Ding et al. (2010) demonstrated that liver sinusoidal endothelial cells (LSECs) constitute a unique population of phenotypically and functionally defined Vegfr3 (136352)+/Cd34 (142230)-/Vegfr2 (191306)+/VE-cadherin (601120)+/factorVIII (300841)+/Cd45 (151460)- endothelial cells, which through the release of angiocrine trophogens initiate and sustain liver regeneration induced by 70% partial hepatectomy. After partial hepatectomy, residual liver vasculature remains intact without experiencing hypoxia or structural damage, which allows study of physiologic liver regeneration. Using this model, Ding et al. (2010) showed that inducible genetic ablation of Vegfr2 in the LSECs impairs the initial burst of hepatocyte proliferation (days 1-3 after partial hepatectomy) and subsequent reconstitution of the hepatovascular mass (days 4-8 after partial hepatectomy) by inhibiting upregulation of the endothelial cell-specific transcription factor Id1. Accordingly, Id1-deficient mice also manifested defects throughout liver regeneration, owing to diminished expression of LSEC-derived angiocrine factors, including hepatocyte growth factor (HGF; 142409) and Wnt2 (147870). Notably, in in vitro cocultures, Vegfr2-Id1 activation in LSECs stimulated hepatocyte proliferation. Indeed, intrasplenic transplantation of Id1 wildtype or Id1-null LSECs transduced with Wnt2 and Hgf reestablished an inductive vascular niche in the liver sinusoids of the Id1-null mice, initiating and restoring hepatovascular regeneration. Therefore, Ding et al. (2010) concluded that in the early phases of physiologic liver regeneration, VEGFR2-ID1-mediated inductive angiogenesis in LSECs through release of angiocrine factors WNT2 and HGF provokes hepatic proliferation. Subsequently, VEGFR2-ID1-dependent proliferative angiogenesis reconstitutes liver mass.

Ding et al. (2014) combined an inducible endothelial cell-specific mouse gene deletion strategy and complementary models of acute and chronic liver injury to show that divergent angiocrine signals from liver sinusoidal endothelial cells stimulate regeneration after immediate injury and provoke fibrosis after chronic insult. The profibrotic transition of vascular niche results from differential expression of stromal-derived factor-1 receptors CXCR7 (610376) and CXCR4 (162643) in liver sinusoidal endothelial cells. After acute injury, CXCR7 upregulation in liver sinusoidal endothelial cells acts with CXCR4 to induce transcription factor ID1 (600349), deploying proregenerative angiocrine factors and triggering regeneration. Inducible deletion of Cxcr7 in sinusoidal endothelial cells from the adult mouse liver impaired liver regeneration by diminishing Id1-mediated production of angiocrine factors. By contrast, after chronic injury inflicted by iterative hepatotoxin (carbon tetrachloride) injection and bile duct ligation, constitutive Fgfr1 (136350) signaling in liver sinusoidal endothelial cells counterbalanced Cxcr7-dependent proregenerative response and augmented Cxcr4 expression. This predominance of Cxcr4 over Cxcr7 expression shifted angiocrine response of liver sinusoidal endothelial cells, stimulating proliferation of desmin (125660)-positive hepatic stellate-like cells and enforcing a profibrotic vascular niche. Endothelial cell-specific ablation of either Fgfr1 or Cxcr4 in mice restored the proregenerative pathway and prevented Fgfr1-mediated maladaptive subversion of angiocrine factors. Similarly, selective Cxcr7 activation in liver sinusoidal endothelial cells abrogated fibrogenesis. Ding et al. (2014) demonstrated that in response to liver injury, differential recruitment of proregenerative CXCR7-ID1 versus profibrotic FGFR1-CXCR4 angiocrine pathways in vascular niche balances regeneration and fibrosis.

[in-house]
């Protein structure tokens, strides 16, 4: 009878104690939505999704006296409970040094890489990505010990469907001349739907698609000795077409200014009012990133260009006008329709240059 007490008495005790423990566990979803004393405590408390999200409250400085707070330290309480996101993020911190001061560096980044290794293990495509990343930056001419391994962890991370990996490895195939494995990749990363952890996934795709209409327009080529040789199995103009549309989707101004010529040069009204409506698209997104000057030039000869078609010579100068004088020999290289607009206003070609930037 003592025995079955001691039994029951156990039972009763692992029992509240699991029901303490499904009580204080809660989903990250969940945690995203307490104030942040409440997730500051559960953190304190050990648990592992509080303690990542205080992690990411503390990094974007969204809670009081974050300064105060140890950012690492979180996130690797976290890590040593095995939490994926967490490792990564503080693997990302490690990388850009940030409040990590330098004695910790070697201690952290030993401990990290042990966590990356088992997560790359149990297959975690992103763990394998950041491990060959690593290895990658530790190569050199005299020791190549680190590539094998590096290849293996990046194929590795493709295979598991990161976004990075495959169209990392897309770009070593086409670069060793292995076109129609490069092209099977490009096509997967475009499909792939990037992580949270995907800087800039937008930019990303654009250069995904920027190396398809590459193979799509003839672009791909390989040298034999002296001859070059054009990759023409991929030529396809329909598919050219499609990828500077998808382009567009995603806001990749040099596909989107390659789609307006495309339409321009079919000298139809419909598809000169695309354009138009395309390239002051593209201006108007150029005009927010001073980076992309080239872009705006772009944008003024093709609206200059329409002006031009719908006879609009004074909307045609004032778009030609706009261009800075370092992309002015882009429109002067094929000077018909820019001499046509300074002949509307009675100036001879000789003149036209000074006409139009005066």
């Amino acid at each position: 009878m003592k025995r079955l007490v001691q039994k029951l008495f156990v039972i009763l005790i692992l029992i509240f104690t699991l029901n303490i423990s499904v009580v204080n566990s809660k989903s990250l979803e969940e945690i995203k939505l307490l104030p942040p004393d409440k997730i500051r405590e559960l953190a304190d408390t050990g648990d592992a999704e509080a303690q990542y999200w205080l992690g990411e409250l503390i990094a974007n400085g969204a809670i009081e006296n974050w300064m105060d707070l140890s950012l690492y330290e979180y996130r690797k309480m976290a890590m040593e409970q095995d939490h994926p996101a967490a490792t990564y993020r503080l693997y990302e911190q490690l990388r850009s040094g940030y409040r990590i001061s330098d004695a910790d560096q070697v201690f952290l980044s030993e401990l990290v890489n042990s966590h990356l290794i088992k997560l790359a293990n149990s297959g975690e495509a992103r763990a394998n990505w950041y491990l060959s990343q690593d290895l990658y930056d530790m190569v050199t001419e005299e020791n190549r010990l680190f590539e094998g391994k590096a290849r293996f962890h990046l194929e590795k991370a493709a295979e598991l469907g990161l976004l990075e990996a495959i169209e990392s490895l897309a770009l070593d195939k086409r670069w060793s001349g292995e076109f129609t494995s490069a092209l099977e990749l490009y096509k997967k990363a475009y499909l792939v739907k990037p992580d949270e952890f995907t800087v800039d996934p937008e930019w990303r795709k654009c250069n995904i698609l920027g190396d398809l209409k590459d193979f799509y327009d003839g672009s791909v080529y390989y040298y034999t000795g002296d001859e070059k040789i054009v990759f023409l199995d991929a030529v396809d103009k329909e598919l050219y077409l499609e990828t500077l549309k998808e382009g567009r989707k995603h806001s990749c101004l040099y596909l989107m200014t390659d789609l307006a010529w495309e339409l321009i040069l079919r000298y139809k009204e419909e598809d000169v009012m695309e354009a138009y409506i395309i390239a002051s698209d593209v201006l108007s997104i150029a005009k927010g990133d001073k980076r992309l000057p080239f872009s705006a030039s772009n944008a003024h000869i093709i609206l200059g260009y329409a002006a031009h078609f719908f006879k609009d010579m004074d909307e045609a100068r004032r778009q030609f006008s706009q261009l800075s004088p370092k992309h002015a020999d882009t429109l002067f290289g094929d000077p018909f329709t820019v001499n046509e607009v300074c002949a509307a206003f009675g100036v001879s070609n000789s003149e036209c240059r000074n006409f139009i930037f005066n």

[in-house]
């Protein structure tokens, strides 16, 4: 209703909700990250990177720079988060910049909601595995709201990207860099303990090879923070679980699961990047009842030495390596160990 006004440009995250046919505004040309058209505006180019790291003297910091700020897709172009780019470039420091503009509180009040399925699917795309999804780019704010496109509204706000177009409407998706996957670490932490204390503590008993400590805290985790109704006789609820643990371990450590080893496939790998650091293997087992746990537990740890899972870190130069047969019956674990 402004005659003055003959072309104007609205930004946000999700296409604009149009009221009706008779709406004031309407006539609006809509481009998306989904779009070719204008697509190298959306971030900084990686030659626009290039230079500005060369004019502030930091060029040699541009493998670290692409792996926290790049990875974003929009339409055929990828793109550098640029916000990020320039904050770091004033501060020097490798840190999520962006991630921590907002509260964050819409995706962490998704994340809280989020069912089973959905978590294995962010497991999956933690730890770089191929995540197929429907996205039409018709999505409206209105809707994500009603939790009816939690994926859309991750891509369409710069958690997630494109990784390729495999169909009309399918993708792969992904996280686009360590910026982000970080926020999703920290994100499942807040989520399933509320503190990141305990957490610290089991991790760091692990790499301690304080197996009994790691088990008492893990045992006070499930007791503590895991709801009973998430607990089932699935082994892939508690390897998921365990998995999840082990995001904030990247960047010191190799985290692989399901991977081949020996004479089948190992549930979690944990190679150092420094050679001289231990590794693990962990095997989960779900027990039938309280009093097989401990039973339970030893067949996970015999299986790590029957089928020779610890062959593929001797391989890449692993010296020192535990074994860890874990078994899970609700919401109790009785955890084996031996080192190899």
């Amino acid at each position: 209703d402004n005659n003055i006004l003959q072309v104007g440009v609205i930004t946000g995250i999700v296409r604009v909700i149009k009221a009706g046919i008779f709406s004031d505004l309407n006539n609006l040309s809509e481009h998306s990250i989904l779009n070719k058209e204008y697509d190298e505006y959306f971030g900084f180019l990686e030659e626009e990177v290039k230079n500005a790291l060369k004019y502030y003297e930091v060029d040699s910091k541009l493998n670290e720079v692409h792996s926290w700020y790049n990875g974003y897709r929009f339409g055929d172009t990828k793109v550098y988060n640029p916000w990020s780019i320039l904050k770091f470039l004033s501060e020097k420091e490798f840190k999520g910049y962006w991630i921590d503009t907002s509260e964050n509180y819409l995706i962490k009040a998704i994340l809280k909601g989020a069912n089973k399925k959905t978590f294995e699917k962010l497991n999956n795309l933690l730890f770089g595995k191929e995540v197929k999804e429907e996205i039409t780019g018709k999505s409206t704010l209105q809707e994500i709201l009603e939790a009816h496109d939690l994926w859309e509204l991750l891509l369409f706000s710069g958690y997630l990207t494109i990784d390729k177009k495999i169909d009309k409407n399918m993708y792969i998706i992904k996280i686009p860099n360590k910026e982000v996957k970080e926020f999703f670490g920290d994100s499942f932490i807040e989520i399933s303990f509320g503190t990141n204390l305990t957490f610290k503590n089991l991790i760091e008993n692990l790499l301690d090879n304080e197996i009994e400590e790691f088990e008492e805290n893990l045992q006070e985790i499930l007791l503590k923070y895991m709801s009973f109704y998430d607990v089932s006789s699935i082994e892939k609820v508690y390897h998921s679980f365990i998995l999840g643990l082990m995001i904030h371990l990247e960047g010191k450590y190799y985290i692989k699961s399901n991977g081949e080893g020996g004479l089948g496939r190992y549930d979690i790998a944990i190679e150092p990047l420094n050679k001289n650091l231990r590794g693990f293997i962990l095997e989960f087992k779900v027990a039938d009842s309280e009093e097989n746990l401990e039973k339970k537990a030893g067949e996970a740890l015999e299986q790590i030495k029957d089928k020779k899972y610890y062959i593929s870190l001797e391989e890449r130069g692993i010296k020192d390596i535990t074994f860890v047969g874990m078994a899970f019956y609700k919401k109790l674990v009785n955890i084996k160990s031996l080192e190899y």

▼ Gene Structure

Nehlin et al. (1997) found that the ID1 gene contains 2 exons.

▼ Mapping

By somatic cell hybrid analysis and fluorescence in situ hybridization, Mathew et al. (1995) mapped the ID1 gene to chromosome 20q11.